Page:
The importance of perception in interior design

The importance of perception in interior design

Our MAD scientist Dirk Bollen gave a lecture on perception at Stulens Office design. For a group of bachelor and master interior design students at UHasselt, they provided an inspiring setting for a presentation entitled ‘Zotter moet het niet worden’ (It doesn’t have to get crazier than this). The title refers to our perception's awkward qualities in creating our own reality.

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How is our perception formed?

The lecture started with the basics; how does our sensory system transform the information in the outside world into an electric signal. From the moment a signal is transformed, basal processing already takes place. That means that from the moment something is perceived, its original signal is already adapted. In the next phases of processing, all sorts of calculations are executed on these signals. Knowledge from previous interactions with an environment (retained in our memory) also influence these signals. Eventually the construction of our own reality is a combination of information from the outside world and knowledge stored within our mind.

The second part of the lecture focused more on how our reality is formed and adjusted. The strong association between the different senses influence our perception. E.g. an ‘acquired’ association between colour and taste can be used to enhance an experience. A good example is the ‘Singleton Sensorium’, that experiments with how the design of a space can influence the perception of the taste of whiskey.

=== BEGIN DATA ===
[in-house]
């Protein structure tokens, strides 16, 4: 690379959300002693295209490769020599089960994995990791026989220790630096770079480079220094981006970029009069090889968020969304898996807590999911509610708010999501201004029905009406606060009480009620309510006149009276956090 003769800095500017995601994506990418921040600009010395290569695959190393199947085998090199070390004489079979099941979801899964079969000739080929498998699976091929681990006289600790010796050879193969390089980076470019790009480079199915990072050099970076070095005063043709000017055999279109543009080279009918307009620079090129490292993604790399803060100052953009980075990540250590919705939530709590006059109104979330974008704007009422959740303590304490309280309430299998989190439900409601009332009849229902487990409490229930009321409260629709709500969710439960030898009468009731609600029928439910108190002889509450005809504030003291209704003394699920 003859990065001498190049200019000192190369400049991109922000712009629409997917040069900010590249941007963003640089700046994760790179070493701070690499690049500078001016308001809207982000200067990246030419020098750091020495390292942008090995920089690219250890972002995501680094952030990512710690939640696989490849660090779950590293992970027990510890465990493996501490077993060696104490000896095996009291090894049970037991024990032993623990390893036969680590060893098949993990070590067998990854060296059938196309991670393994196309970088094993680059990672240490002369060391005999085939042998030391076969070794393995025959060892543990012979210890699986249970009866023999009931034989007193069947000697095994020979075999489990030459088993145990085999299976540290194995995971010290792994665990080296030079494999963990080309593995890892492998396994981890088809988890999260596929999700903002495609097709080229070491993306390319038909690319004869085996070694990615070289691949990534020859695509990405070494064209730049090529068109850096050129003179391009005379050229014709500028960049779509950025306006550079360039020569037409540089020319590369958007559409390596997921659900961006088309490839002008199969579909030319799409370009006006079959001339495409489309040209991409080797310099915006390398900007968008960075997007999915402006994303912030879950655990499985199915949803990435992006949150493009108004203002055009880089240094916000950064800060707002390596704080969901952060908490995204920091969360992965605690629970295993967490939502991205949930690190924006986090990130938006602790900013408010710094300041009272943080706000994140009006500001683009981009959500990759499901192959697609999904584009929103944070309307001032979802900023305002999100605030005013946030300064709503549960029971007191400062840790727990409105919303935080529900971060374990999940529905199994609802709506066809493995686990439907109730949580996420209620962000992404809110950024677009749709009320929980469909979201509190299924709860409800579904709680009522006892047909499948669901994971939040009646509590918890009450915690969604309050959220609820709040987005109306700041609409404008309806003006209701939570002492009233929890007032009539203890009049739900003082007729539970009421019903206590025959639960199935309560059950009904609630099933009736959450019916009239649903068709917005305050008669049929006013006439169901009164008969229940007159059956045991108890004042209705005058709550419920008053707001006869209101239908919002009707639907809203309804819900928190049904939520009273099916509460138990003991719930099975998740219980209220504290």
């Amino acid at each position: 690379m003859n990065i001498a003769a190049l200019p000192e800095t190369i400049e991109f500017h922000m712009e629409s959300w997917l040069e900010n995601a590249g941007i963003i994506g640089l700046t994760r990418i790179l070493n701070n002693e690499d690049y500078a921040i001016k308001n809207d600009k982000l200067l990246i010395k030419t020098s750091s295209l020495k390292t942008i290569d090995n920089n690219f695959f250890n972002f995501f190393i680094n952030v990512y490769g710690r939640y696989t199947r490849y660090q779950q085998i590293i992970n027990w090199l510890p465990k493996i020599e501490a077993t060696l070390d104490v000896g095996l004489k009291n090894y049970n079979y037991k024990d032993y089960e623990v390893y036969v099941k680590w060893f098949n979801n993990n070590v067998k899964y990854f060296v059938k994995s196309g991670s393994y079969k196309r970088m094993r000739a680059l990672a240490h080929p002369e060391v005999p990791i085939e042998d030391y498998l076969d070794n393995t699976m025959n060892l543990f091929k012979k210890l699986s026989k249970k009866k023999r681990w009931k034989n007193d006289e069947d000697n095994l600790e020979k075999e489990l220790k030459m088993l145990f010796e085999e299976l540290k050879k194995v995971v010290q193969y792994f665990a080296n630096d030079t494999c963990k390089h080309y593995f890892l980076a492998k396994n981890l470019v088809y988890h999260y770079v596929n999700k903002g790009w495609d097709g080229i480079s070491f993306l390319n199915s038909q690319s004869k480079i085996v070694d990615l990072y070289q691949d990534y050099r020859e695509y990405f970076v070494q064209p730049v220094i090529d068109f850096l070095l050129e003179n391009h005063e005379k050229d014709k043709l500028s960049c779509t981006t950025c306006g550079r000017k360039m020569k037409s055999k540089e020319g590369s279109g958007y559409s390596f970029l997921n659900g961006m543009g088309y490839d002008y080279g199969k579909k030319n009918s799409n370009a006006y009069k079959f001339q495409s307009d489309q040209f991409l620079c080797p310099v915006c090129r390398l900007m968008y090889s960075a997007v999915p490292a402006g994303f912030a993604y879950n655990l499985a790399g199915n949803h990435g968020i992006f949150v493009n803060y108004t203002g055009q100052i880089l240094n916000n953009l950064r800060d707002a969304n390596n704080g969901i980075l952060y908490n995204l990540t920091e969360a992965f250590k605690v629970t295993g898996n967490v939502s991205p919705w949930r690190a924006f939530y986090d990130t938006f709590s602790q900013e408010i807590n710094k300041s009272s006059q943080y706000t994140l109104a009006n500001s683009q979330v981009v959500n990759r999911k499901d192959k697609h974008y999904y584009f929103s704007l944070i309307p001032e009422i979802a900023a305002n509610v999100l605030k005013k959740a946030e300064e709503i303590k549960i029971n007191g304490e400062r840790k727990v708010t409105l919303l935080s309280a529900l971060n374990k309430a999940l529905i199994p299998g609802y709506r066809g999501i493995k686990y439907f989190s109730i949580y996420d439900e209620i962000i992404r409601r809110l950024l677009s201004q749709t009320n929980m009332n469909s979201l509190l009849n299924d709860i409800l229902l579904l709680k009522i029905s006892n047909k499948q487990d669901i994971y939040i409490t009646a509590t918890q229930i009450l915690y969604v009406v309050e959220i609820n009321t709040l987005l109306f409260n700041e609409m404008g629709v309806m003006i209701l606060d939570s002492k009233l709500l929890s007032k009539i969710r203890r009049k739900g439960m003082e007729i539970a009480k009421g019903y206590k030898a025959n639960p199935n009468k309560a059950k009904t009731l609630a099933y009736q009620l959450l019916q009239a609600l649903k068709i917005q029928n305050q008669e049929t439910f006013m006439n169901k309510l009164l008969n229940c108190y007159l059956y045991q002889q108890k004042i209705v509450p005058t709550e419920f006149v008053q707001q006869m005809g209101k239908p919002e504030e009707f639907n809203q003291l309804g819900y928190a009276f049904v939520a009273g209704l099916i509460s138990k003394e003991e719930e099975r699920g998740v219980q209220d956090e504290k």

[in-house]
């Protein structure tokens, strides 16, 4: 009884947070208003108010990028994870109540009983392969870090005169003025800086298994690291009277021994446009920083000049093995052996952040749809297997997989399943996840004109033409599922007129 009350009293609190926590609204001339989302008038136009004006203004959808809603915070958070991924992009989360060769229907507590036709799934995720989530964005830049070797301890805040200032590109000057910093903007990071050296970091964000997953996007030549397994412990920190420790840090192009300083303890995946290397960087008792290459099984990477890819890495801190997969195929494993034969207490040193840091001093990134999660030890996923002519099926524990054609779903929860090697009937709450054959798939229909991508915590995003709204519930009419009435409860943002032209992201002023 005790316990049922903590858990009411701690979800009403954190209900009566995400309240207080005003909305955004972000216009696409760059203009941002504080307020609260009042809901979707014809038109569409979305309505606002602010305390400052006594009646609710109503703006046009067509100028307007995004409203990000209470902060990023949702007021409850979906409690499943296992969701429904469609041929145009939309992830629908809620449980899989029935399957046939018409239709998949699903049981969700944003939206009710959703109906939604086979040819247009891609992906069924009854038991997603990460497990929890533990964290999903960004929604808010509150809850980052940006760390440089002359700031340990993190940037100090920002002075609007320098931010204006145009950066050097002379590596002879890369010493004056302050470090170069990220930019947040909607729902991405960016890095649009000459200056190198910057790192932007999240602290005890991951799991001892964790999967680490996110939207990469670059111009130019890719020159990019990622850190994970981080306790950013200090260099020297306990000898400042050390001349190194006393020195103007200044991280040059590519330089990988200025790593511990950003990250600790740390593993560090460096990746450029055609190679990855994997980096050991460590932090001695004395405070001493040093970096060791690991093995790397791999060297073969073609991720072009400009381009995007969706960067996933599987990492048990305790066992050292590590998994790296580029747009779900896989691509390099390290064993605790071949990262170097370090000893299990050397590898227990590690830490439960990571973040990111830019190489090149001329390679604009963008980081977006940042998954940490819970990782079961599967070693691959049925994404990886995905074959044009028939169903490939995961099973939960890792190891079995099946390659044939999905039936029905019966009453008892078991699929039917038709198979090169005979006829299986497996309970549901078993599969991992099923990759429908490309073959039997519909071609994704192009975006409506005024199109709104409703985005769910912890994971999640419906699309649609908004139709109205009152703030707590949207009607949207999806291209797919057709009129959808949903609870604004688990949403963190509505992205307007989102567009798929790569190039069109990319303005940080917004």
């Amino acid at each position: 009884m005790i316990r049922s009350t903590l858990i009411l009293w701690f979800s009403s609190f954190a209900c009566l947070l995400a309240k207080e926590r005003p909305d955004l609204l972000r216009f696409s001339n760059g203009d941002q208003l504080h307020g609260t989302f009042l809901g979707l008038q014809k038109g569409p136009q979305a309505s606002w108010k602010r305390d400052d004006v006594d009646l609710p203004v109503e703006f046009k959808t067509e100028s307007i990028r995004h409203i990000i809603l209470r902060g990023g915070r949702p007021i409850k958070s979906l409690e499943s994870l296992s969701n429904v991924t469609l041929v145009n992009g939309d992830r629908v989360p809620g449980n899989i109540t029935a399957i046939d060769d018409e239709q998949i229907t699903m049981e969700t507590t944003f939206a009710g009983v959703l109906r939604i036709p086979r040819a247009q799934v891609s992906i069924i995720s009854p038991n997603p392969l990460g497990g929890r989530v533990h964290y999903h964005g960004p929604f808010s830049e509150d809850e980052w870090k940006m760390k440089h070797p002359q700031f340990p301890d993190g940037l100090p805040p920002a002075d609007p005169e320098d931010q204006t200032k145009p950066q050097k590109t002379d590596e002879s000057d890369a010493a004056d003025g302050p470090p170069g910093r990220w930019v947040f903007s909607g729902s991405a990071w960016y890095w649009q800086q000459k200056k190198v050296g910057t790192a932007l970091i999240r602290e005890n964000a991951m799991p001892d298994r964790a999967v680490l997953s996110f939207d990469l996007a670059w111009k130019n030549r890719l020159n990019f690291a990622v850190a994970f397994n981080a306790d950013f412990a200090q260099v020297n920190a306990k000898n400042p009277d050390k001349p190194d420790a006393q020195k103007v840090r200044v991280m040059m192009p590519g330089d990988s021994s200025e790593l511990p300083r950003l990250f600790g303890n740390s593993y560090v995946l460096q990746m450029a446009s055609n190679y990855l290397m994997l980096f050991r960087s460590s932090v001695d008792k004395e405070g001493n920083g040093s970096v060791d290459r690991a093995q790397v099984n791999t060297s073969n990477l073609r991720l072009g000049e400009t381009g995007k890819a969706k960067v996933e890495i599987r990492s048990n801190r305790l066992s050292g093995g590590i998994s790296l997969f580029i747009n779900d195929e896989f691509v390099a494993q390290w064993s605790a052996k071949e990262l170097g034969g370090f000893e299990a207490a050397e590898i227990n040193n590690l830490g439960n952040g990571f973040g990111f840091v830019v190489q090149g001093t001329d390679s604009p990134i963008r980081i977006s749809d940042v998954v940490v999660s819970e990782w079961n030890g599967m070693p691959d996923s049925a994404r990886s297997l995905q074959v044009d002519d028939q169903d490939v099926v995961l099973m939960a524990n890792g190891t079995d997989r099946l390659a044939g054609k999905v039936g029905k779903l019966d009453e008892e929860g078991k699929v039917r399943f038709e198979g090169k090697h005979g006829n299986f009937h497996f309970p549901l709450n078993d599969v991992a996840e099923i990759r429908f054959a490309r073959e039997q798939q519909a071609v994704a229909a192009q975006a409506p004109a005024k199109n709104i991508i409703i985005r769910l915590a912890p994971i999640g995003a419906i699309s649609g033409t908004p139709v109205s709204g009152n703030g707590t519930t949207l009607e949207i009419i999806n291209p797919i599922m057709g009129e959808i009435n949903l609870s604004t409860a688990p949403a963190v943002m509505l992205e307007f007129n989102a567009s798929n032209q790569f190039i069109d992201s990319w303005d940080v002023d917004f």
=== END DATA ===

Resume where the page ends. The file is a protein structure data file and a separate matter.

The Singleton Sensorium from Condiment Junkie on Vimeo.


Perception used in (interior) design

Knowledge from psychology and perception is essential in design. We can acquire valuable insights by understanding how people take in information from their environment, process it and transform it into a certain behaviour. It helps to know who we’re designing for. Unraveling the characteristics of human behaviour leads to new angles in the design process. The combination of creative freedom and well-founded knowledge of human behaviour takes the design process to a higher level.


Quotes from attendants

The lecture was very well received by both lecturers and students.

“At Stulens we always keep an open mind towards the future. How can psychology and the study of perception give us a new perspective on the design process?

As a design office, we would like to contribute to the expression of the soul of a space. We want a space to have a positive effect on its users/inhabitants. Colours stimulate concentration, inspiration and creativity, communication, relaxation.

Dirk’s lecture gave us some fresh insights on how our reality is created by our previous experiences and characteristics of our senses. Not only our rod and cone cells are stimulated by light and colour. There is also the immeasurable, the emotional aspect. Colour, light and shadow deeply influence the human being.” Interior design office Stulens -

“The inspiring setting at Stulens confirmed the atmosphere of the lecture. Dirk Bollen brought us a good presentation for ‘de zotten’ with buckets full of enthousiasm.” Raphaël Thijs, Simon Moons 2baIAr -

“The lecture at Stulens was unexpected, Dirk Bollen captivated us with the subject.”  Benita Niessen, Gwen Dupont 2baIAr -